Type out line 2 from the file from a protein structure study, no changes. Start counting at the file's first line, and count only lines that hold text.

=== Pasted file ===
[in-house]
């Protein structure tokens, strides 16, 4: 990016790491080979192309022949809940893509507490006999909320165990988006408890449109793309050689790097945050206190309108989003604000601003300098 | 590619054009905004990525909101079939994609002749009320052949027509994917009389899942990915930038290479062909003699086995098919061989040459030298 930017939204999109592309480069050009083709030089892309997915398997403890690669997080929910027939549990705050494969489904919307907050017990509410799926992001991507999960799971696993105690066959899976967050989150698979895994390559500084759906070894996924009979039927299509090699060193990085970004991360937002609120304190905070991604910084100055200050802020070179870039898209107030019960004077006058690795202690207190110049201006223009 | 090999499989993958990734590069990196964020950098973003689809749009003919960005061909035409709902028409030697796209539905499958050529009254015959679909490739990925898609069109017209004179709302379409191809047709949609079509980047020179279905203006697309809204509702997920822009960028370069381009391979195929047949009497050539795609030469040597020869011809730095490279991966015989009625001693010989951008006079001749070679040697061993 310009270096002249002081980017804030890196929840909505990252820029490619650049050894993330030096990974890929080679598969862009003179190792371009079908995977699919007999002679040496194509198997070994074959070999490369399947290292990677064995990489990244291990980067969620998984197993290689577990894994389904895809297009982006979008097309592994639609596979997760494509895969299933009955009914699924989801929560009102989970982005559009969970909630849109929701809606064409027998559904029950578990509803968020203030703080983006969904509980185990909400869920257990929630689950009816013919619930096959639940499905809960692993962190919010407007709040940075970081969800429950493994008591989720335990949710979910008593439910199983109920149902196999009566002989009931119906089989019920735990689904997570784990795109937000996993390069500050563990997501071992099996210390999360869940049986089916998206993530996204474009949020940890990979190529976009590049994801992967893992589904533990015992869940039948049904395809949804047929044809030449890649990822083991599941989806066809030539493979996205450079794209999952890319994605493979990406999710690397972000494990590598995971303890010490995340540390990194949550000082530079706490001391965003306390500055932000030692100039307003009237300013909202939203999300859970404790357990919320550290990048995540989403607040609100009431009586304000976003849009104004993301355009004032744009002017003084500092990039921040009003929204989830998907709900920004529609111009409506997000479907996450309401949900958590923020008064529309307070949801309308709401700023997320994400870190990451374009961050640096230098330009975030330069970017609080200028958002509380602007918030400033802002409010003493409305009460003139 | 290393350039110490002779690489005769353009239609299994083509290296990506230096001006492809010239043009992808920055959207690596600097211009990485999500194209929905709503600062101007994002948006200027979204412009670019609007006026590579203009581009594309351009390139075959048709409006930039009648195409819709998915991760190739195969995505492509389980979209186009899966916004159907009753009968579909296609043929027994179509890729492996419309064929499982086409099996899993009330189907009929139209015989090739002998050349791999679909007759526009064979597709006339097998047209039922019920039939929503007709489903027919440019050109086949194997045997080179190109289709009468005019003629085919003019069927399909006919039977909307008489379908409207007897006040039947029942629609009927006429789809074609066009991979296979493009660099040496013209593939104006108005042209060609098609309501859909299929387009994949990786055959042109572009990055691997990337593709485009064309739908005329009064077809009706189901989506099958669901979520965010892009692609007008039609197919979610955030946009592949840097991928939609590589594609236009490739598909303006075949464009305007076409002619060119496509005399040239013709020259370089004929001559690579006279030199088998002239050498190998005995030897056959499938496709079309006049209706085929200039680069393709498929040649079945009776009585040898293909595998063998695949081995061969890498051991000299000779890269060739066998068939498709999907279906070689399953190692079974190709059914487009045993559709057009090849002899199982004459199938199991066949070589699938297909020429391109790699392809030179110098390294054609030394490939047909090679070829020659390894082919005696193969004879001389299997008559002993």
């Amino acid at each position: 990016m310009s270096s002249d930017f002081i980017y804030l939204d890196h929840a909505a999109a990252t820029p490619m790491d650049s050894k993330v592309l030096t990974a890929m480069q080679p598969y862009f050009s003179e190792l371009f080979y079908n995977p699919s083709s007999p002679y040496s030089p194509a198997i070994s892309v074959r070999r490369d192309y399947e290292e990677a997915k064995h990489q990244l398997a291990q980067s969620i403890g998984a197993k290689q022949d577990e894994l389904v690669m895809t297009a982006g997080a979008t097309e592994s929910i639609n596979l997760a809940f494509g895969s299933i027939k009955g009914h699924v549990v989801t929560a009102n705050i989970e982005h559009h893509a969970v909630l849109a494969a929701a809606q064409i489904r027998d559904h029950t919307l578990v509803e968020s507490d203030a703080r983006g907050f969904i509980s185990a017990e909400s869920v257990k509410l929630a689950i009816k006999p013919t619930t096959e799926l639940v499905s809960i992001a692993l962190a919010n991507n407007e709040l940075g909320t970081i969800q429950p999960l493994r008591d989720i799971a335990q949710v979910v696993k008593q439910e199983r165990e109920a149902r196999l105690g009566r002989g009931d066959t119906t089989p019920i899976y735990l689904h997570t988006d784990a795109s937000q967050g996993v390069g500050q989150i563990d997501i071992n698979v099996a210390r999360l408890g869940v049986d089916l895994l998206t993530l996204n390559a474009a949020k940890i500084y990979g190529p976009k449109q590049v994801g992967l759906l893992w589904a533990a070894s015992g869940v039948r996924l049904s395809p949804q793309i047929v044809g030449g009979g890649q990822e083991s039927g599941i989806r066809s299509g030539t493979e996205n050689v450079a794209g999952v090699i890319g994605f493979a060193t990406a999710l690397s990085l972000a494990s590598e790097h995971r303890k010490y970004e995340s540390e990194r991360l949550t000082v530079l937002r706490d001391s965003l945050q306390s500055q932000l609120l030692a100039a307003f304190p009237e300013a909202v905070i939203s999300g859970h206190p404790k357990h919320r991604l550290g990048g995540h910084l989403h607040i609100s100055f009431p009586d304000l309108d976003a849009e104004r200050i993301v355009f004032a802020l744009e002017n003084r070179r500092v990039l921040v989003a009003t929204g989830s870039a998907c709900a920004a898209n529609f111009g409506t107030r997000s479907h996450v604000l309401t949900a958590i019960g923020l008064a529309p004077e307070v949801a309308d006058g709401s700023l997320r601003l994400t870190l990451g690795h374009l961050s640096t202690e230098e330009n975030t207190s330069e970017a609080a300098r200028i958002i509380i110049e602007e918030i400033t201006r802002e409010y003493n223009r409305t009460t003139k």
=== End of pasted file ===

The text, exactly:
């Protein structure tokens, strides 16, 4: 990016790491080979192309022949809940893509507490006999909320165990988006408890449109793309050689790097945050206190309108989003604000601003300098 | 590619054009905004990525909101079939994609002749009320052949027509994917009389899942990915930038290479062909003699086995098919061989040459030298 930017939204999109592309480069050009083709030089892309997915398997403890690669997080929910027939549990705050494969489904919307907050017990509410799926992001991507999960799971696993105690066959899976967050989150698979895994390559500084759906070894996924009979039927299509090699060193990085970004991360937002609120304190905070991604910084100055200050802020070179870039898209107030019960004077006058690795202690207190110049201006223009 | 090999499989993958990734590069990196964020950098973003689809749009003919960005061909035409709902028409030697796209539905499958050529009254015959679909490739990925898609069109017209004179709302379409191809047709949609079509980047020179279905203006697309809204509702997920822009960028370069381009391979195929047949009497050539795609030469040597020869011809730095490279991966015989009625001693010989951008006079001749070679040697061993 310009270096002249002081980017804030890196929840909505990252820029490619650049050894993330030096990974890929080679598969862009003179190792371009079908995977699919007999002679040496194509198997070994074959070999490369399947290292990677064995990489990244291990980067969620998984197993290689577990894994389904895809297009982006979008097309592994639609596979997760494509895969299933009955009914699924989801929560009102989970982005559009969970909630849109929701809606064409027998559904029950578990509803968020203030703080983006969904509980185990909400869920257990929630689950009816013919619930096959639940499905809960692993962190919010407007709040940075970081969800429950493994008591989720335990949710979910008593439910199983109920149902196999009566002989009931119906089989019920735990689904997570784990795109937000996993390069500050563990997501071992099996210390999360869940049986089916998206993530996204474009949020940890990979190529976009590049994801992967893992589904533990015992869940039948049904395809949804047929044809030449890649990822083991599941989806066809030539493979996205450079794209999952890319994605493979990406999710690397972000494990590598995971303890010490995340540390990194949550000082530079706490001391965003306390500055932000030692100039307003009237300013909202939203999300859970404790357990919320550290990048995540989403607040609100009431009586304000976003849009104004993301355009004032744009002017003084500092990039921040009003929204989830998907709900920004529609111009409506997000479907996450309401949900958590923020008064529309307070949801309308709401700023997320994400870190990451374009961050640096230098330009975030330069970017609080200028958002509380602007918030400033802002409010003493409305009460003139 | 290393350039110490002779690489005769353009239609299994083509290296990506230096001006492809010239043009992808920055959207690596600097211009990485999500194209929905709503600062101007994002948006200027979204412009670019609007006026590579203009581009594309351009390139075959048709409006930039009648195409819709998915991760190739195969995505492509389980979209186009899966916004159907009753009968579909296609043929027994179509890729492996419309064929499982086409099996899993009330189907009929139209015989090739002998050349791999679909007759526009064979597709006339097998047209039922019920039939929503007709489903027919440019050109086949194997045997080179190109289709009468005019003629085919003019069927399909006919039977909307008489379908409207007897006040039947029942629609009927006429789809074609066009991979296979493009660099040496013209593939104006108005042209060609098609309501859909299929387009994949990786055959042109572009990055691997990337593709485009064309739908005329009064077809009706189901989506099958669901979520965010892009692609007008039609197919979610955030946009592949840097991928939609590589594609236009490739598909303006075949464009305007076409002619060119496509005399040239013709020259370089004929001559690579006279030199088998002239050498190998005995030897056959499938496709079309006049209706085929200039680069393709498929040649079945009776009585040898293909595998063998695949081995061969890498051991000299000779890269060739066998068939498709999907279906070689399953190692079974190709059914487009045993559709057009090849002899199982004459199938199991066949070589699938297909020429391109790699392809030179110098390294054609030394490939047909090679070829020659390894082919005696193969004879001389299997008559002993």